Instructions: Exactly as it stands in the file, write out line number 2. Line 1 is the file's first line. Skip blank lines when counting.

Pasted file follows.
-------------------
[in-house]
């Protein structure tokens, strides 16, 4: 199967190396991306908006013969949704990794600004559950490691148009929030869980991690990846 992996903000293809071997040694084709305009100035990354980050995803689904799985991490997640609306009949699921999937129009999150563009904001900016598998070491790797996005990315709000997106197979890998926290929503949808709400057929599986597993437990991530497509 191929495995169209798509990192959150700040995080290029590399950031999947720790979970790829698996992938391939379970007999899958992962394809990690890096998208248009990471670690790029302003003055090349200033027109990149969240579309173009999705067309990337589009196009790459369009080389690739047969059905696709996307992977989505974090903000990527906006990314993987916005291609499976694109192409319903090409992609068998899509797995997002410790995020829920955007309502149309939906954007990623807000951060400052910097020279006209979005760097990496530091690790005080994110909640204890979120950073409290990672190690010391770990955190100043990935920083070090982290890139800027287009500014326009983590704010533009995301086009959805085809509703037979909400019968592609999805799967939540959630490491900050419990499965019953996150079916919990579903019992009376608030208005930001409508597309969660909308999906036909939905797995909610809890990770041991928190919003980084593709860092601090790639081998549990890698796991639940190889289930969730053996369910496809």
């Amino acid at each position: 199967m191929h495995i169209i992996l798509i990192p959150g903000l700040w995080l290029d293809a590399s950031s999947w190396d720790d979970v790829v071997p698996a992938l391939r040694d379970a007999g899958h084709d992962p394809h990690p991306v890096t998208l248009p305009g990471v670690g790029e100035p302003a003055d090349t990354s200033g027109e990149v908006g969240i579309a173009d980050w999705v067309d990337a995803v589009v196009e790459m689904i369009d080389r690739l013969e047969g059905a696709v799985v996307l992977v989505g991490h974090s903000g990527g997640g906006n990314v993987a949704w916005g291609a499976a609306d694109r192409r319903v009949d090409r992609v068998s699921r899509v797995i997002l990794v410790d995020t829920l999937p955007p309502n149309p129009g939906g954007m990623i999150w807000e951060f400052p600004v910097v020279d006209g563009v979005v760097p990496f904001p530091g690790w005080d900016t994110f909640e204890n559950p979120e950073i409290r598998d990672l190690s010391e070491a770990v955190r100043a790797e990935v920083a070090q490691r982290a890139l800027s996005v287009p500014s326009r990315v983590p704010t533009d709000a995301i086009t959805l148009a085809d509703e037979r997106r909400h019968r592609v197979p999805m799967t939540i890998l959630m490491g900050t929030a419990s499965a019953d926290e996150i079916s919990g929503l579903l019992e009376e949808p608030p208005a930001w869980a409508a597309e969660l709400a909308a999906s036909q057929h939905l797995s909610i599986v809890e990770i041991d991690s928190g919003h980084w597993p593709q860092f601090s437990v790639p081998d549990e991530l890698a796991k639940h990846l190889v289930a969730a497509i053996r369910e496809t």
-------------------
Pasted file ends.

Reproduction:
């Protein structure tokens, strides 16, 4: 199967190396991306908006013969949704990794600004559950490691148009929030869980991690990846 992996903000293809071997040694084709305009100035990354980050995803689904799985991490997640609306009949699921999937129009999150563009904001900016598998070491790797996005990315709000997106197979890998926290929503949808709400057929599986597993437990991530497509 191929495995169209798509990192959150700040995080290029590399950031999947720790979970790829698996992938391939379970007999899958992962394809990690890096998208248009990471670690790029302003003055090349200033027109990149969240579309173009999705067309990337589009196009790459369009080389690739047969059905696709996307992977989505974090903000990527906006990314993987916005291609499976694109192409319903090409992609068998899509797995997002410790995020829920955007309502149309939906954007990623807000951060400052910097020279006209979005760097990496530091690790005080994110909640204890979120950073409290990672190690010391770990955190100043990935920083070090982290890139800027287009500014326009983590704010533009995301086009959805085809509703037979909400019968592609999805799967939540959630490491900050419990499965019953996150079916919990579903019992009376608030208005930001409508597309969660909308999906036909939905797995909610809890990770041991928190919003980084593709860092601090790639081998549990890698796991639940190889289930969730053996369910496809």